Day Two of the Madison River Trip
Things to ponder:
A five weight line was great for the windless day. A little heavier line would have cut the wind better on the second day.
Buying gear from Bud Lilly's was as inexpensive as from my local shop (and a better understanding of the needs).
Sunscreen is a must...as is a brimmed hat.
Sunglasses are critical.
Rain gear is a plus...waders being one component.
Tell your friends and family BEFORE the trip that it's catch and release...when you don't bring anything home they will understand why...and not just say "whatever"...take pictures for proof.
|This second day was not like the first...well
duh you say? I know from experience that one can not expect the same results from the same
waters on consecutive days...this experience would also prove that concept.
We had agreed to start the trek 30 minutes earlier than the day before. I had decided to start 5 minutes before that so that Dick Greene (the proprietor of Bud Lilly's Trout Shop) could sell me a hat with a brim. This was not going to be the toughest sale of the day for Dick. The long billed ball cap that I had used the day before had left my big ears exposed to the high altitude sun...the ears were a little tender. I did pick out a hat and we were out the door. Dick has the shop open at some horrible hour of the morning to take care of pre-departure "stuff"...like introducing guides to clients, directions and location decisions, licensing (Montana, Idaho or Yellowstone National Park)...and hats for clients with big ears.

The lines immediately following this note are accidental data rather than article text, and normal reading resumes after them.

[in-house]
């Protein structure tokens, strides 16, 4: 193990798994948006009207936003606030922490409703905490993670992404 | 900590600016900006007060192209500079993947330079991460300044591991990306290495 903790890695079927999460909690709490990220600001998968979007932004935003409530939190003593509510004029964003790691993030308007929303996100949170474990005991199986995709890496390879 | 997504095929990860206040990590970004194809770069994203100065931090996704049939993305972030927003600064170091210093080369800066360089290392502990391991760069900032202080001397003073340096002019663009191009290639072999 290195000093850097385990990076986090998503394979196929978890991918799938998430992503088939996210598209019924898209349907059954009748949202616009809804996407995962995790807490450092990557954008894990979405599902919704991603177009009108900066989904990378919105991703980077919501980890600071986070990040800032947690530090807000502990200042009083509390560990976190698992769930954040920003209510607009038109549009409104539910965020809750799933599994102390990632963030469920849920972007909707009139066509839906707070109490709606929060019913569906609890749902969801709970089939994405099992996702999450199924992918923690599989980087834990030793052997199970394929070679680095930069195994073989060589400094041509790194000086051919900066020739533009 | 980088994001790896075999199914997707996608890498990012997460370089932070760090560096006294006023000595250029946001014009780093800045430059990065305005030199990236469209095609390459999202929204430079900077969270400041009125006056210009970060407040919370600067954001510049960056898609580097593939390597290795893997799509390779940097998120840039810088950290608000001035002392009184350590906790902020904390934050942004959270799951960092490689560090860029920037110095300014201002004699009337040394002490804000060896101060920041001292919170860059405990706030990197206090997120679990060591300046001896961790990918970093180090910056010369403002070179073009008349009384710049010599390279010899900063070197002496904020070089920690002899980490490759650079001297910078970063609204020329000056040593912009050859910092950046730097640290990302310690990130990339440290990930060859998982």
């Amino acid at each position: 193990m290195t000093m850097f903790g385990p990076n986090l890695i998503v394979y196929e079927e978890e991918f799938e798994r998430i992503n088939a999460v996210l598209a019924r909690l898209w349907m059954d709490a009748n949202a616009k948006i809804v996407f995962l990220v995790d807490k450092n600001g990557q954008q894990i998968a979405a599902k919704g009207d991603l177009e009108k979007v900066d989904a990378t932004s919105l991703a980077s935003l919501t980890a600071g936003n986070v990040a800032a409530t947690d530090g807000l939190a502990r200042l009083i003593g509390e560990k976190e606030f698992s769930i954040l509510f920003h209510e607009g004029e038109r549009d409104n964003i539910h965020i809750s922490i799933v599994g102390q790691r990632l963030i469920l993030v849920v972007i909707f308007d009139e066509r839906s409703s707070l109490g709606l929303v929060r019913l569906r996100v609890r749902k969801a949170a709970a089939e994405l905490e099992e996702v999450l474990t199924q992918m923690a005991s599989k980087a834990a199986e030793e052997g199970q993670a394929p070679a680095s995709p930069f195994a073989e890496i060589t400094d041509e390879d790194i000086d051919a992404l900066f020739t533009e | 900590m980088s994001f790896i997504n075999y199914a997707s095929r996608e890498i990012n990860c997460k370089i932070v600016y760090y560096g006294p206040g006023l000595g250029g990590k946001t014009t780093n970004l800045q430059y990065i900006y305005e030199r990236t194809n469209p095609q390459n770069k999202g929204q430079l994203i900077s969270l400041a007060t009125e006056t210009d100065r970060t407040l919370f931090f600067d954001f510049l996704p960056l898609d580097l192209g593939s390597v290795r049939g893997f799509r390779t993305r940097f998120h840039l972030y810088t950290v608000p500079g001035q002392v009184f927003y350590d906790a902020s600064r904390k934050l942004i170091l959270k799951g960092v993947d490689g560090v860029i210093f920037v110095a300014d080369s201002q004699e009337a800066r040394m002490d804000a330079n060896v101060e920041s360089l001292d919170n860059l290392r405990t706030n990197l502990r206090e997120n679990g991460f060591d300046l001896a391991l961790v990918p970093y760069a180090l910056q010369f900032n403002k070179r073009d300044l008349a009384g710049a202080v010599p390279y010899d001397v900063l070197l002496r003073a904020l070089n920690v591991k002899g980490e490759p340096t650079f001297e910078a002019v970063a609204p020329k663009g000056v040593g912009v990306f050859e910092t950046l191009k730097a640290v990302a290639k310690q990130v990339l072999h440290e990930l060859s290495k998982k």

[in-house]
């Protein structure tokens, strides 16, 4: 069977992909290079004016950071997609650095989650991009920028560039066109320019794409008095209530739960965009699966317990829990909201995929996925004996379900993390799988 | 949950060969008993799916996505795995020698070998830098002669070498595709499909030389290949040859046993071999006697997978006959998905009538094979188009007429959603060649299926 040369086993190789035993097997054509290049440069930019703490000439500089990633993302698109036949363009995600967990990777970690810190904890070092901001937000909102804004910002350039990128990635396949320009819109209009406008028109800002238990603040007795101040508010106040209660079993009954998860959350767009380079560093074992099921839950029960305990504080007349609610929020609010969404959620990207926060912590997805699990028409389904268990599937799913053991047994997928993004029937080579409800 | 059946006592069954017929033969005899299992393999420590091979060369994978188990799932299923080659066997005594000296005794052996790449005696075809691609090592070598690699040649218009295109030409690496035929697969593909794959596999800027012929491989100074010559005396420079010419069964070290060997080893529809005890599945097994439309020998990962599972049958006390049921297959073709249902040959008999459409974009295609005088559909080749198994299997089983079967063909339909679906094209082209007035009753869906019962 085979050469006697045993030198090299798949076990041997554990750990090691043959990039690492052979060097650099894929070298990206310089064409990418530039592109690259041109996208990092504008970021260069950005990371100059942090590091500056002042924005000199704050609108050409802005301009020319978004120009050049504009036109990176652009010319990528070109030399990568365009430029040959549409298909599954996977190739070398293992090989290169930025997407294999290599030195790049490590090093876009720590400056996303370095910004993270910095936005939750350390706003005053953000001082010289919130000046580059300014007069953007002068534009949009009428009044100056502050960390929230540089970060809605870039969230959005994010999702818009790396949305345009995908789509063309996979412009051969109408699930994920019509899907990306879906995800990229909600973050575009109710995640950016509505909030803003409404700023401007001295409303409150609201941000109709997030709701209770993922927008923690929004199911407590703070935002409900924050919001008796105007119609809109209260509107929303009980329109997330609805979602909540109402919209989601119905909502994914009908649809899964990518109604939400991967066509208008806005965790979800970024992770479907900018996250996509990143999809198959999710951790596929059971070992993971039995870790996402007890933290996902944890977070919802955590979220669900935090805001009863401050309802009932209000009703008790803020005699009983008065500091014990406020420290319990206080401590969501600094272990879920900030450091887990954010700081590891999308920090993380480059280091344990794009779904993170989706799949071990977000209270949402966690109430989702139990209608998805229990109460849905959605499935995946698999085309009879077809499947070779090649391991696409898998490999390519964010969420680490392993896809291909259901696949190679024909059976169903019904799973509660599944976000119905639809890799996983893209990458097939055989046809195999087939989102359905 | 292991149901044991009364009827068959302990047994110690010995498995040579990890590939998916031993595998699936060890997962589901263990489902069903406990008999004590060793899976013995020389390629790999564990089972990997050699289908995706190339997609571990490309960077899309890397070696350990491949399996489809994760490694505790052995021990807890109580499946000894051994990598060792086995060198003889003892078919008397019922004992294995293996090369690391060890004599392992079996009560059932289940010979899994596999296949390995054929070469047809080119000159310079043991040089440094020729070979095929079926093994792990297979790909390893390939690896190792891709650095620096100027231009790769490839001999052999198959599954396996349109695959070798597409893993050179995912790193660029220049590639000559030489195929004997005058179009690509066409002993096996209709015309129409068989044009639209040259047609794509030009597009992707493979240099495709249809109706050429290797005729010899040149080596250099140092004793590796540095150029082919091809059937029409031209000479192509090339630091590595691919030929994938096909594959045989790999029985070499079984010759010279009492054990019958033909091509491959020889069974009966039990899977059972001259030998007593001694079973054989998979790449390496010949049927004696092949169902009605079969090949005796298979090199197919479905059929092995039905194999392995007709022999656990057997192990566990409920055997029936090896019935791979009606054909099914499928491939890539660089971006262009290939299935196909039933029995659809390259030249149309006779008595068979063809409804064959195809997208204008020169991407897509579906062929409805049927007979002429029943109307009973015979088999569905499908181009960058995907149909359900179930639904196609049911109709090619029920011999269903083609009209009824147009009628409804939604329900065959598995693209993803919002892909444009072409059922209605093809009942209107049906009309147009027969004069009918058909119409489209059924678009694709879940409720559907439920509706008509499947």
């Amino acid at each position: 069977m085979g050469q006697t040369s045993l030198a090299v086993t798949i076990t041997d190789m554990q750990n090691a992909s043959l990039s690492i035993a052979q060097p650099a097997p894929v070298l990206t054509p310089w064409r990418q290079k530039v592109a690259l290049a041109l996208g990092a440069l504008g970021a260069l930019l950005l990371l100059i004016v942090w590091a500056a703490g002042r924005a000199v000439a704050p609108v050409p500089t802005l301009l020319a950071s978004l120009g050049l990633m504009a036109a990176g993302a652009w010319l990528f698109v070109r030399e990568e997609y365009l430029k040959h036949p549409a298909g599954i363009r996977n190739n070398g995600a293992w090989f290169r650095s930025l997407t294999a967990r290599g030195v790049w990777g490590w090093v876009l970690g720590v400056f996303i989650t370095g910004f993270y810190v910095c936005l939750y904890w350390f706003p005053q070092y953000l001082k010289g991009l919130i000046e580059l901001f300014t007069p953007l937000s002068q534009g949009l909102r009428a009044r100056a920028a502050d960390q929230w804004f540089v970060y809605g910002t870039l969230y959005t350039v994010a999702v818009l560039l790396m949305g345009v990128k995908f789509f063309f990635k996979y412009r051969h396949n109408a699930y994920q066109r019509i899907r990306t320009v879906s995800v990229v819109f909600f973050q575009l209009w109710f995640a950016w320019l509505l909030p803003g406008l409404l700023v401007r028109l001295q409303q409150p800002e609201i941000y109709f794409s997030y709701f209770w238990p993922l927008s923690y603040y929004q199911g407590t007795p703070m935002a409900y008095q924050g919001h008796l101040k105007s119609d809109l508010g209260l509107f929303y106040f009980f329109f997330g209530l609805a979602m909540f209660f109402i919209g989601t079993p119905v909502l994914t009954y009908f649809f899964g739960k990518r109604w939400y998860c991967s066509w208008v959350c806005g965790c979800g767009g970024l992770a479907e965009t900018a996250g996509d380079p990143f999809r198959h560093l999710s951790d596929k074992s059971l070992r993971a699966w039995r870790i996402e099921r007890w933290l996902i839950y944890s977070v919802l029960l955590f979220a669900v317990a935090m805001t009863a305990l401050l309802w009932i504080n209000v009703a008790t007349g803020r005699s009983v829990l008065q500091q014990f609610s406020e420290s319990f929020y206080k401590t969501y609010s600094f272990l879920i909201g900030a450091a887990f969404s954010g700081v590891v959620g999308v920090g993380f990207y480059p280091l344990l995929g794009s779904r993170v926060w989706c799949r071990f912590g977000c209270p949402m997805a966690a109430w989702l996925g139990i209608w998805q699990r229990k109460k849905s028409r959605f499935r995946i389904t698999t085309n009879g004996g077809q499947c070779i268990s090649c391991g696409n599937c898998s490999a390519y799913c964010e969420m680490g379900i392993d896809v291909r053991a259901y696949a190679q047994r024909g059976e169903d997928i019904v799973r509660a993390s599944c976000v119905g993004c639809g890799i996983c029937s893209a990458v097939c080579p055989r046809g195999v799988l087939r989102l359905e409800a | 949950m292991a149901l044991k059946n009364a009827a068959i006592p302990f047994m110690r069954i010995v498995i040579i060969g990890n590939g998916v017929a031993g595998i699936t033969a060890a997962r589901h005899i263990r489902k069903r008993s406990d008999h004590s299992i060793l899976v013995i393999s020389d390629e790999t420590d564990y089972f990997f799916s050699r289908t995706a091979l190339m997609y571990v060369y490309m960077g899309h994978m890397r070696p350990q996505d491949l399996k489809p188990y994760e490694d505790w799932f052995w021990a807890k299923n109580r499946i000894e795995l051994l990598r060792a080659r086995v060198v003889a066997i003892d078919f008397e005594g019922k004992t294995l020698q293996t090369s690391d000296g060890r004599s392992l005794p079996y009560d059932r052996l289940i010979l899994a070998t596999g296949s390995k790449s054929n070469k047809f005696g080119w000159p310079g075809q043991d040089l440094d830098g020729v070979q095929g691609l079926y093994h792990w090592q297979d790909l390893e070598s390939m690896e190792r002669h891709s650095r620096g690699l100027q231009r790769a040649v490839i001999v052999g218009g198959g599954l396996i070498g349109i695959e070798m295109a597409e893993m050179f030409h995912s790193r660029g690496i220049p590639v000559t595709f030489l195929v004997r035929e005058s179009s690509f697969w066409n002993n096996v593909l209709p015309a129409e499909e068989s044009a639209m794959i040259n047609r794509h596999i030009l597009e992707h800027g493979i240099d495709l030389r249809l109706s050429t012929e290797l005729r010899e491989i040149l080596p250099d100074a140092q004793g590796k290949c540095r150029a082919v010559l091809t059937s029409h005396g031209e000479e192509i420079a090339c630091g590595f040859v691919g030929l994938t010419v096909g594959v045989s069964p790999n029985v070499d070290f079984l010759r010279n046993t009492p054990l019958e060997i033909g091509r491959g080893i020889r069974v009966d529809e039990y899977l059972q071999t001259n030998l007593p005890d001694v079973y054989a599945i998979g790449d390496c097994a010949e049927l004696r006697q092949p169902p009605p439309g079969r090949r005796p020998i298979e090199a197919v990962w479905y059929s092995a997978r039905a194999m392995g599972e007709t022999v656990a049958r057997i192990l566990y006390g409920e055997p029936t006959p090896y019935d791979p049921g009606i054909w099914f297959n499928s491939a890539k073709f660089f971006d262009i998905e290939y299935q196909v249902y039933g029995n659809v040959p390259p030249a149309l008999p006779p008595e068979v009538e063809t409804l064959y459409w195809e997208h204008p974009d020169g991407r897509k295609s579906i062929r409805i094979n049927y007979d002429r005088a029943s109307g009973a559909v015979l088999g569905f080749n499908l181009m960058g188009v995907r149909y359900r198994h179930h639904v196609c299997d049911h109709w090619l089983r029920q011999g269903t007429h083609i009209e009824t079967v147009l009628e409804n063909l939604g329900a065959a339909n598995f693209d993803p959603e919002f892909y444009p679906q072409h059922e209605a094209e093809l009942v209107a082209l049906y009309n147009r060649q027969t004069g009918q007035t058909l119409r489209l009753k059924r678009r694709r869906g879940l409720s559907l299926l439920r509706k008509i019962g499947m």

JR was once again driving...but not in the sunny and more-or-less cloudless conditions of yesterday...it was overcast. One could say that it was heavily overcast and looked like we would see thunder storms sometime during the day. No matter, we had rain gear. It was the light breeze that had me worried. Usually when the day starts out with a breeze you will be seeing some pretty significant wind later in the day. I was a little concerned that the wind in the river canyon might become "interesting."